the people need to get angry at paying so many of your tax dollars to the BOP and UNICOR (Bush) so that america can keep putting all of or loved ones in prison for gross amounts of time....

    my man is canadian and would have got 6 yrs tops here but america came and got him and now its 15 yrs down there. plain stupid crazy crap that i dont understand..

    keep up the good work senator, i back you all the way

    April 23, 2009 at 10:41 pm |
  9. jaime woodard

    Support HR 1529 second chance for ex-offenders @ we deserve our lives back.com and sign the petition. Its unfair that non-violent ex-offenders with a CDS are restricted from getting financial aid. The laws promote recidivism. You don't have to level the playing field just give ex-offenders the opportunity to play. We have degrees and trade skills, we have not given up on ourselves but it seems America has given up on us. Jobs are a start but we deserve careers.Senator Webb thanks for being brave and speaking up. Our community of non-violent offenders is massive and we will make a difference.

    April 23, 2009 at 10:20 pm |
  10. Ab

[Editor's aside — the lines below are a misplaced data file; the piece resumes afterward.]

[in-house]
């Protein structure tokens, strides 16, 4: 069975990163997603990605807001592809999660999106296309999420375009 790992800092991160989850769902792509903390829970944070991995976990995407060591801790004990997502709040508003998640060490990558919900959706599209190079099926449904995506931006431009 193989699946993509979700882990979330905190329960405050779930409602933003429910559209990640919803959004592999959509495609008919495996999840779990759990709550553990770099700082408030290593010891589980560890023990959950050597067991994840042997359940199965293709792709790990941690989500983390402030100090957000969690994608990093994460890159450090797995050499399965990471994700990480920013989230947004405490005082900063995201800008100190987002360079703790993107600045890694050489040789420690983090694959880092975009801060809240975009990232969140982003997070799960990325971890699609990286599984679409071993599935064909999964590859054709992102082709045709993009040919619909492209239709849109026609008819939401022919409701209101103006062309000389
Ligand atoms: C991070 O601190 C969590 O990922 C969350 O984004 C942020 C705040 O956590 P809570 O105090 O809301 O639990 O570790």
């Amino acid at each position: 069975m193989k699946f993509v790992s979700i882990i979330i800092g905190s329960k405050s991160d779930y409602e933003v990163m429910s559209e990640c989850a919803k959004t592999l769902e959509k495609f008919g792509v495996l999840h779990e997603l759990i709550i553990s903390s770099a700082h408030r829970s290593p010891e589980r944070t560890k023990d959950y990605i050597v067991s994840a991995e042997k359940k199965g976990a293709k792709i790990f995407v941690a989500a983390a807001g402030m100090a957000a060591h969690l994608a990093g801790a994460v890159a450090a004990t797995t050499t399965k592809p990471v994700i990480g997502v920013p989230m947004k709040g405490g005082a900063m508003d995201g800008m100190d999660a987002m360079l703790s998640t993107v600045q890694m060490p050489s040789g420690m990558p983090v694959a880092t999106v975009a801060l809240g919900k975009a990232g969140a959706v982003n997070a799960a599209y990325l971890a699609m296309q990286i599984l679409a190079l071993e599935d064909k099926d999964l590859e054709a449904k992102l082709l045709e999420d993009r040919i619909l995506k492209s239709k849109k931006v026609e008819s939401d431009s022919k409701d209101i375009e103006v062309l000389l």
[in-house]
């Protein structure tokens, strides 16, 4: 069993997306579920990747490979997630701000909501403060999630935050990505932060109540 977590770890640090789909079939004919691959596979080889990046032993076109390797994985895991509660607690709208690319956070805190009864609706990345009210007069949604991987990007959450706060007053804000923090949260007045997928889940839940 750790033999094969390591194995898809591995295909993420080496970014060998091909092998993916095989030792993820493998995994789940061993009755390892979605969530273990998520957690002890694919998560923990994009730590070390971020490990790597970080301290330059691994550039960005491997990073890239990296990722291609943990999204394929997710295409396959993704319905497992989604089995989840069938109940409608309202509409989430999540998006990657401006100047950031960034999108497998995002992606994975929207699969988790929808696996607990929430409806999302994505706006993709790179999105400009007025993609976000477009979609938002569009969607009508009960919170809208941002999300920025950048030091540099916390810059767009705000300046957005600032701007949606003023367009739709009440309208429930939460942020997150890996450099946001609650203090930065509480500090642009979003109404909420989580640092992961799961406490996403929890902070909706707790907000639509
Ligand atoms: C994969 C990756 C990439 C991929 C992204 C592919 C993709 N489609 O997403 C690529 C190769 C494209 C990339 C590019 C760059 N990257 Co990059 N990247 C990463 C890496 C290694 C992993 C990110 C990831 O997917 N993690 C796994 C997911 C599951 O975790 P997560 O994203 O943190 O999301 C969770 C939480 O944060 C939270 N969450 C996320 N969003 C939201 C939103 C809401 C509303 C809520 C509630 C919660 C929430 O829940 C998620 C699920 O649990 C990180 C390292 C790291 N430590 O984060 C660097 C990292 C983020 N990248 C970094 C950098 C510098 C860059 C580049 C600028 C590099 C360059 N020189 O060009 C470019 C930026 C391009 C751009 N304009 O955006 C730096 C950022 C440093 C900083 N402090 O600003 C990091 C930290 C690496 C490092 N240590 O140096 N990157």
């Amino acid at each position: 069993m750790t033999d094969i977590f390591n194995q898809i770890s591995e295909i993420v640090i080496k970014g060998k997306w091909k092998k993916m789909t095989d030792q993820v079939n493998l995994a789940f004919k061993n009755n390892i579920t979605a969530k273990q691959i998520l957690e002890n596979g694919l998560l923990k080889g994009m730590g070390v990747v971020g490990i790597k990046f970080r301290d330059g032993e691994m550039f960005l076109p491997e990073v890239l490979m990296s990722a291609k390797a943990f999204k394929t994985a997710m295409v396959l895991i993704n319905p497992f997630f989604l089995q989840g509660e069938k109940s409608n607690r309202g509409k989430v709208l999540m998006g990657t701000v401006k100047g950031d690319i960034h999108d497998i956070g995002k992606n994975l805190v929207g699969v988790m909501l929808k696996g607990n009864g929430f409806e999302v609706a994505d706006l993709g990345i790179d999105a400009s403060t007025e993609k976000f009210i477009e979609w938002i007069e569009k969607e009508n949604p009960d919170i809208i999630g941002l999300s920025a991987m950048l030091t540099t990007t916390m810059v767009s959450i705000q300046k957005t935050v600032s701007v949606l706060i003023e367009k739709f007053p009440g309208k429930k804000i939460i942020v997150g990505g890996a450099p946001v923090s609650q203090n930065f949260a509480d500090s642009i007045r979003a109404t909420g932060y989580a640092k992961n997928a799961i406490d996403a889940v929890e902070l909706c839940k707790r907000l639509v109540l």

I feel we really need to look at sentencing guidelines. Judges aare maximizing sentencing on non-violent criminals that really just need re-hab or community service or probation. The cost of incarerating 1st time non-violent offenders in appalling. I support Senator Webb in the fight for the good time bill HR 1475 and the HR 61 bills. Ask your congressmen to support the fight to reduce incaarceration for non-violent offender, not just the drug related non violent, but all non violent offenders.

    April 23, 2009 at 10:16 pm |
  11. Kathy

    There has to be a different/better way to deal with non-violent offenders. In the Federal System alone 74% of the 203,000+ inmates are non-violent. At an approximate cost of $40,000/yer per inmate you are talking about some serious money! Is this the best use of tax-payer dollars? I think not. These people could be out leading productive lives, families could be reunited. Better to spend a little money on a few more PO's and less on incarceration.

    April 23, 2009 at 8:49 pm |
  12. Tom

    People can take action to support Sen. Webb's important bill at http://www.DrugWarDebate.com

    April 23, 2009 at 7:14 pm |
  13. P. M. Hinton

    I was esp. struck by the Senator's research that four times as many mentally-ill people are in prison than in mental health facilities. Are our prisons becoming warehouses for the mentally ill who get caught up in an uninformed, ill-prepared justice system? Talk about cruel and unusual punishment!

    The entire system cries out for reform. Good for Senator Webb.

    April 23, 2009 at 4:50 pm |
  14. Richard Bailey

    You should checkout the Prisons in Florida..especially the over 60 humans that have served their time in Florida Prisions that are forced to live under a bridge in Miami. We've never the USA that is, done this to the worst of murders in America but it is going on right NOW!

    April 23, 2009 at 2:41 pm |